Saturday, August 20, 2011

ducks laughing hee hee!

ducks laughing hee hee!
roosters crying aha! ha!
blend with the silence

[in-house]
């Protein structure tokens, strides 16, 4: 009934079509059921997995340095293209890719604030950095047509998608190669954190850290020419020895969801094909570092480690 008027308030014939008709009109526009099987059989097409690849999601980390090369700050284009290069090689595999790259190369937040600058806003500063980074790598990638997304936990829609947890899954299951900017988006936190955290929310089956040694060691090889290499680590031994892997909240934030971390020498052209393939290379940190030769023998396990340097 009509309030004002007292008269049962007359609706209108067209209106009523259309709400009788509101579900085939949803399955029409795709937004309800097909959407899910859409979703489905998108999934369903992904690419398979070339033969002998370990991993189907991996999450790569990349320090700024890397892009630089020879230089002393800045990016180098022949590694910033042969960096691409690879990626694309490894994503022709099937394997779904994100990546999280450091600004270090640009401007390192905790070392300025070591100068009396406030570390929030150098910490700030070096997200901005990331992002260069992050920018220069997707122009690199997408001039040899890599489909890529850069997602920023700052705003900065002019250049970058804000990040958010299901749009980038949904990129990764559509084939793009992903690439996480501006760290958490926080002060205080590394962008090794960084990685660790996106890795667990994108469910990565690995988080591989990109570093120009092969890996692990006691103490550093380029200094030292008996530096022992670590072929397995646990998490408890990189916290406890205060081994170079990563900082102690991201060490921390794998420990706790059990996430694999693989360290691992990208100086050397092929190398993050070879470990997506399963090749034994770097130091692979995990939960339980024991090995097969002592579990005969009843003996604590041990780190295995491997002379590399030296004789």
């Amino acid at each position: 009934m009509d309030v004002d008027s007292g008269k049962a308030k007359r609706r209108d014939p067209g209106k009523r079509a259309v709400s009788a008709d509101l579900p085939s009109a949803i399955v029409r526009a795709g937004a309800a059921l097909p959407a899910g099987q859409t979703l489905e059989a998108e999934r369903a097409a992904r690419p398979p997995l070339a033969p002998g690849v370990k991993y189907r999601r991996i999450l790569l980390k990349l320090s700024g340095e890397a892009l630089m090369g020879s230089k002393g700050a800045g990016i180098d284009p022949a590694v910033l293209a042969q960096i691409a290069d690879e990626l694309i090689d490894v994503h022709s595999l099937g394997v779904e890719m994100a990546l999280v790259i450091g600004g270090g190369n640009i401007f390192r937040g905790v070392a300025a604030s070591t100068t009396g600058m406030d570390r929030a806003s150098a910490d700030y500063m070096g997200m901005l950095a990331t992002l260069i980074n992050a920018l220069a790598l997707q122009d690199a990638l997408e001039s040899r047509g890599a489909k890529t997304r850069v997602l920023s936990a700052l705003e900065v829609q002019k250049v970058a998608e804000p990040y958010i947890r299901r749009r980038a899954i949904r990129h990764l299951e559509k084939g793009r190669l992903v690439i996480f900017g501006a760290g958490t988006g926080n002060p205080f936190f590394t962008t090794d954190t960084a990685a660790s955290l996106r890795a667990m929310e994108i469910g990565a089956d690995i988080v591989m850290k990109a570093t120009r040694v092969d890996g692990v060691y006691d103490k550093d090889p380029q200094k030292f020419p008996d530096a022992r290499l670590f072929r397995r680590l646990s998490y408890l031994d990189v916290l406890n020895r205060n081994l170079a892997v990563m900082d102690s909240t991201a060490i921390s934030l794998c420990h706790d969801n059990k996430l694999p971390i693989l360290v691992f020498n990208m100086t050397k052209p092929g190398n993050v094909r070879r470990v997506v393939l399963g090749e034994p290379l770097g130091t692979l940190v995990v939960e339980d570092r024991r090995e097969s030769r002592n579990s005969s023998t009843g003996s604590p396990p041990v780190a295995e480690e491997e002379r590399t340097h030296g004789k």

Ketut comes by on his motorbike around 6 am to pick me up for a field trip, a rice field trip. We drive along the south end of Monkey Forest, then turn down a path through rice fields to a small modern house he's building as a rental. It has two rooms, one up, one down, each with a large marble bathroom. There is a little kitchen area outside the main building. The floors upstairs are wood and there are two balconies with views of rice paddies, a small stream and Mt. Gunung Agung to the east. The holiest mountain on Bali looks like Fuji-san. Ketut comes here every morning to do yoga asanas for an hour and a half. This is not usual for Balinese, whose spiritual practice is primarily praying and making offerings. Ketut has observed Robin and me do asanas in the morning and she always introduces me as a Hindu mantra meditator, so he must feel that I will appreciate his yoga practice, and perhaps I might know someone who would like to rent his house when it's finished. He strips to shorts and does a set of serious asanas, beginning and ending with a short, full-chested chant. I do my usual quarter of an hour of asanas and then meditate. The silence inside blends with the sound of roosters crying, aha! ha!, a gaggle of ducks sloshing through the rice paddy, laughing hee hee hee!, a bamboo clacker clack-clacking, and a man yelling to scare away crows as he makes the rounds of the ripening rice heads, bowing low. After we finish our respective morning rituals, we talk for awhile. He asks me if I do japa. I tell him that's what I was just doing, practicing Transcendental Meditation, as taught by Maharishi Mahesh Yogi, which involves effortlessly thinking a mantra with eyes closed. He says he repeats the Mahamrityunjaya mantra, the "great death-defying" mantra dedicated to Lord Shiva. We talk about my poetry book, which I am having published here, on handmade Balinese paper. Perhaps because I am a poet, Ketut asks me to name this house. I gaze out from the balcony, searching for a name that will reflect the feeling of this little house and its setting. There is the little stream, the majestic mountain. Then I notice a large tree with dark shiny leaves and ask him its name. He says it's a special kind of mango, manga genga, with small, sweet fruit. I smile. Mangoes are my favorite fruit and I also like the musical sound of the name. "That's a good name," I say, "because this house is small and sweet, with a sweet view." He smiles. "Maybe you can stay here, write a book."

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